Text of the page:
Laurent Bolognini was born in Saint Germain en Laye (France) in 1959. After studies at the “Societé Française de Photographie,” he launched his career as a light designer from 1990 onward. He conceived and realized his first “Galiléographe” in 1998. The device was meant to generate a luminous backdrop for Berlioz Benvenuto Cellini, a concept he created in partnership with Francoise Henry during their collaboration as a group “Les Alternateurs Volants” (1998-2006).
His “Galiléographe #1” was exhibited at the “Espace Electra”, rue Récamier, Paris, in 1999. The year 2000 was the starting point of a long adventure, involving two different types of partnerships, some being the interweaving of his plastic work with the performing arts, the other with the musical world. The outcome of this approach was to become the substance of further exhibitions and performances. “Illumination” exemplifies the transition from the performing arts to the plastic arts per se.
A composition by Frederic Costa was at the core of “Galiléographe #1”, a light and sound performance.
2001 : Laurent Bolognini designed the “Olympia” Galiléographie, a luminous backdrop for The Tales of Hoffmann, staged by Olivier Py at the Geneva Grand Théâtre.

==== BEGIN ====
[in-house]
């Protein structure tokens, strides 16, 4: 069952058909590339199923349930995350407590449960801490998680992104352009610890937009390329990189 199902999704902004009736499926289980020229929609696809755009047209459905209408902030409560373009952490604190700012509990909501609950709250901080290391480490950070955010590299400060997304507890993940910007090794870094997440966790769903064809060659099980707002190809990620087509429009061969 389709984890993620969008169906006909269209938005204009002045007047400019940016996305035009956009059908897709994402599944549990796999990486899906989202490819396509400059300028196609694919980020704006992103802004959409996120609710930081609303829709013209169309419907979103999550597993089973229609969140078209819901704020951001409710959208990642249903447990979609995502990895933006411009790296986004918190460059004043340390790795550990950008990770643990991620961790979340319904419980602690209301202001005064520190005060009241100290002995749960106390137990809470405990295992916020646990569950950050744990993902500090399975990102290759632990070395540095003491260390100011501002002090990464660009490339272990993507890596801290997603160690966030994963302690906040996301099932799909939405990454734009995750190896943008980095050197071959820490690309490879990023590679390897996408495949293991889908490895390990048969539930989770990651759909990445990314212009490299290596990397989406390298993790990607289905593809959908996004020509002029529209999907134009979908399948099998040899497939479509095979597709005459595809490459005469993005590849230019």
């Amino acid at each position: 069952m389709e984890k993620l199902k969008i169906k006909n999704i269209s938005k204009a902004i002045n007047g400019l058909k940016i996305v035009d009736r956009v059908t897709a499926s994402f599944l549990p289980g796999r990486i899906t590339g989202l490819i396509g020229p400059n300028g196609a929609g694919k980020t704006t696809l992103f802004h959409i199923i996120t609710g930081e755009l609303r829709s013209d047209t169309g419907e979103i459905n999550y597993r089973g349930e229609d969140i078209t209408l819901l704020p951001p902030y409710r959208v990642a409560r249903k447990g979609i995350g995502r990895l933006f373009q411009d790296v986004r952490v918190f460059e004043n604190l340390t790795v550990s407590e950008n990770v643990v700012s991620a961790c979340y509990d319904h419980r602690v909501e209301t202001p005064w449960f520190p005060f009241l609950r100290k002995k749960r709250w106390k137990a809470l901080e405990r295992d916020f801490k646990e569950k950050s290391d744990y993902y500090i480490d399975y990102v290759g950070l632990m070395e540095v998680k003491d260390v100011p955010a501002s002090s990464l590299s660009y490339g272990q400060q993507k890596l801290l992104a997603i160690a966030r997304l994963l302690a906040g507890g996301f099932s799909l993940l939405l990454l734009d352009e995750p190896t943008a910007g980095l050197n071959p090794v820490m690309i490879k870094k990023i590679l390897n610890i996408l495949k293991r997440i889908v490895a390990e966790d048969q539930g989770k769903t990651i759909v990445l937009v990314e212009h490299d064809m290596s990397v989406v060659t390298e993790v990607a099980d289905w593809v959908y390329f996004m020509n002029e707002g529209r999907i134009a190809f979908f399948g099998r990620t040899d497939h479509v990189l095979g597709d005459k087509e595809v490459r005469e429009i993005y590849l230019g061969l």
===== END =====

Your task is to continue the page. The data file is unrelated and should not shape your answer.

The artist also cooperated with musical circles, providing light installations for improvised concerts. Such as the festival “Musique Démesurée” presented at the Clermont-Ferrand Opera, or still the Metz Arsenal for a concert entitled “Antre Ciel” (Celestial Den).
There, his luminous designs created a light environment in tune with compositions by Grisey, Xenakis, d’Adamo, Narboni, Matalon. In Great-Britain, he worked together with the Arcanes Quatuor, both in London and Cambridge.
While regularly exhibiting in art galleries, Bolognini was several times offered to share in artistic events of importance, such as the Venice Architecture Biennal, the Paris Nuits Blanches or the Cassel Nuit des Musées.
“Electra” — his kinetic light work — has recently entered the MAC/VAL Museum (France) permanent collections, as well as “F-Vecteur” and “Variations #2” the Borusan Contemporary Museum in Istanbul, Turkey.